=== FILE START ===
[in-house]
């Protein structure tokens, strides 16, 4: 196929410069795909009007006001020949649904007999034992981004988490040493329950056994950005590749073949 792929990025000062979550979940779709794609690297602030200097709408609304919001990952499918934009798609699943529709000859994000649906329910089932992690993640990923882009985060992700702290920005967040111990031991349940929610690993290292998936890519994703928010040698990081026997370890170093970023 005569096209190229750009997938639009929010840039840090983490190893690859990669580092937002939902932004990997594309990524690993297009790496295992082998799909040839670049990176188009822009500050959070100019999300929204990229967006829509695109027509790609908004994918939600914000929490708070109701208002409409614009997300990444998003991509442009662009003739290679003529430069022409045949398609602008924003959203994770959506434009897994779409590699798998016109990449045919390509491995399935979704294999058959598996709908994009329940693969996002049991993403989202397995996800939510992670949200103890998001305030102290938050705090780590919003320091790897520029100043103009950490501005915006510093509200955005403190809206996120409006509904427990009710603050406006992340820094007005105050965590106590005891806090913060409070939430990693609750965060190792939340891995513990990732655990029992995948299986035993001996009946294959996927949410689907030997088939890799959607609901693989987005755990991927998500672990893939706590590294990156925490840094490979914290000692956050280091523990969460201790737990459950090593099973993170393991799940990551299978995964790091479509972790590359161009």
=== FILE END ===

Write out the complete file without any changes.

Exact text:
[in-house]
């Protein structure tokens, strides 16, 4: 196929410069795909009007006001020949649904007999034992981004988490040493329950056994950005590749073949 792929990025000062979550979940779709794609690297602030200097709408609304919001990952499918934009798609699943529709000859994000649906329910089932992690993640990923882009985060992700702290920005967040111990031991349940929610690993290292998936890519994703928010040698990081026997370890170093970023 005569096209190229750009997938639009929010840039840090983490190893690859990669580092937002939902932004990997594309990524690993297009790496295992082998799909040839670049990176188009822009500050959070100019999300929204990229967006829509695109027509790609908004994918939600914000929490708070109701208002409409614009997300990444998003991509442009662009003739290679003529430069022409045949398609602008924003959203994770959506434009897994779409590699798998016109990449045919390509491995399935979704294999058959598996709908994009329940693969996002049991993403989202397995996800939510992670949200103890998001305030102290938050705090780590919003320091790897520029100043103009950490501005915006510093509200955005403190809206996120409006509904427990009710603050406006992340820094007005105050965590106590005891806090913060409070939430990693609750965060190792939340891995513990990732655990029992995948299986035993001996009946294959996927949410689907030997088939890799959607609901693989987005755990991927998500672990893939706590590294990156925490840094490979914290000692956050280091523990969460201790737990459950090593099973993170393991799940990551299978995964790091479509972790590359161009």